11 August 2021

  • Centurion Way:   11 August 2021
  • Walk Leader: Rose
  • Distance: 9.7 Miles
  • Start: 10am at Avenue de Chartres CP GR: SU858044

Walking the Centurion Way to immerse ourselves in Chichester’s rich history 

On a pleasantly warm Wednesday morning fifteen members of Petersfield Ramblers met on Avenue de Chartres for a unique and interesting walk centred on the Centurion Way – and taking in the primary historical sights of Chichester. 

The Centurion Way is a 5 ½  mile path that runs between Chichester, Lavant and West Dean using the route of the dismantled Chichester to Midhurst Railway, which finally closed in 1991; although ceasing passenger services in 1935, the line stayed open for transport of sugar beet and gravel for a further 50+ years. The name, Centurion Way, was suggested by a local schoolboy and is based on the fact that the path crosses the course of a Roman road.  Sculptures relating to aspects of local history are provided as points of interest in association with the South East Arts Board.  

We started our walk with a ‘comfort stop’ given the nearness of good facilities (a rarity on our normal rural walks)! Refreshed, we set off up South Street, turning left through the 16th century stone gateway on to Canon Lane and into the cathedral’s charming historic quarter. A paved pathway lined by colourful borders took us to the cathedrals’ remarkable cloisters, from where we passed round the south-west entrance and on to West Street and affluent Westgate. After half a mile – at the entrance of Bishop Luffa School – we found the start of the Centurion Way, leading us north along a wide surfaced pathway, lined with trees and shared with cyclists.  

fter a mile and a half of easy walking, keeping the western extremities of Chichester housing hidden by greenery on our right, we emerged into an open area – the site of a former quarry. This area, called the Roman Amphitheatre, provided the perfect setting for our coffee stop with plenty of wooden benches. Within the Amphitheatre is the spot where the Roman road crosses the route, which is marked by a wonderful sculpture depicting an army of spade-wielding Roman workers called the Chichester Road Gang. The Gang – made from empty oxygen gas cylinders by Cornish sculptor David Kemp – includes a ganger with a bowler hat, workers with spades and a surveyor with a theodolite. It has been erected on the site of old wagon loading bays and offered a great photo opportunity.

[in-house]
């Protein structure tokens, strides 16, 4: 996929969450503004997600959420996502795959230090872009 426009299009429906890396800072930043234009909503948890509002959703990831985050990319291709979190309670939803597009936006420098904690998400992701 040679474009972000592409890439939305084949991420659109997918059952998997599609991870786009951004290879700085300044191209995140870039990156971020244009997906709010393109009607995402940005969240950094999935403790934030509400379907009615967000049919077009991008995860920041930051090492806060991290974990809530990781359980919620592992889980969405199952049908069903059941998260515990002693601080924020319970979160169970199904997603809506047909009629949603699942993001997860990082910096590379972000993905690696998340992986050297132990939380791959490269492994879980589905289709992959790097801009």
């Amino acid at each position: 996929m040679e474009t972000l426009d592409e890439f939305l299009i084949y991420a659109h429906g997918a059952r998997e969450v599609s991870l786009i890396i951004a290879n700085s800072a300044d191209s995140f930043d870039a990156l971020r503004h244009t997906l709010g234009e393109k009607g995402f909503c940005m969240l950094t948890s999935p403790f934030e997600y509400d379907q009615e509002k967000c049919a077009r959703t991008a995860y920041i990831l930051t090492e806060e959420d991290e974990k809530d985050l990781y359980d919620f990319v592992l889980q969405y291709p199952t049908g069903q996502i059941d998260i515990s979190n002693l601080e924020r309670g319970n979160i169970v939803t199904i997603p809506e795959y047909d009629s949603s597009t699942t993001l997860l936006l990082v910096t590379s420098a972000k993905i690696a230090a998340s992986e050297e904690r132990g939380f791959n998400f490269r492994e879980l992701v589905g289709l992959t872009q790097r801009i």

Chichester Road Gang

No sooner had we set off, revitalised, than we encountered our fourth delightful brick bridge – decorated with animal cut-outs drawn by children from Lavant Primary School and reproduced in steel sheet by Richard Farrington. Our favourite character in the so-called Primary Hangers was the bat. 

The Centurion Way took us on to Lavant, through a quiet housing estate and back out into countryside. Shortly before its conclusion at West Dean, we veered off, effectively making a U-turn to take us back to Chichester. But, not wishing to retrace our steps, we joined a parallel pathway – the West Sussex Literary Trail – for our southward jaunt, following the largely-dry River Lavant. After a stop for lunch, we carried on into the north end of Chichester, through Oaklands Park to the exceptional Festival Theatre, when, at sight of the newly revamped Café on the Park, our Chairman’s wife exclaimed “Let’s stop for coffee and cake”, most of us happily agreed. We basked in comfortable outside seats, enjoying the warm sun and some delicious food and drinks. Indeed, a couple of members decadently chose afternoon beers! The posh theatre ‘facilities’ were also much appreciated! 

However, this fun day still wasn’t over! We couldn’t possibly finish without a traipse along the city walls: the most intact Roman walls in the South of England. The walls, as we see them today, date from the Romans in the 3rd century; they were built to defend the prosperous town against coastal raiders, and to protect its trade and status. A City Wall Trail runs for about 1.5 miles around the city, on top of or beside the largely intact walls. We joined the trail in the north, circling clockwise around Priory Park, with a great view across the busy parkland below, full of children, laughter and purple balloons. Continuing around we crossed East Street, regaining the walls in the south before breaking off down Theatre Lane and back to our cars. 

It was a lovely day out with something interesting and different around every corner – an easy 9.7 mile walk, full of history, culture, nature and excellent facilities. 

Written by Sandy & Rose                             

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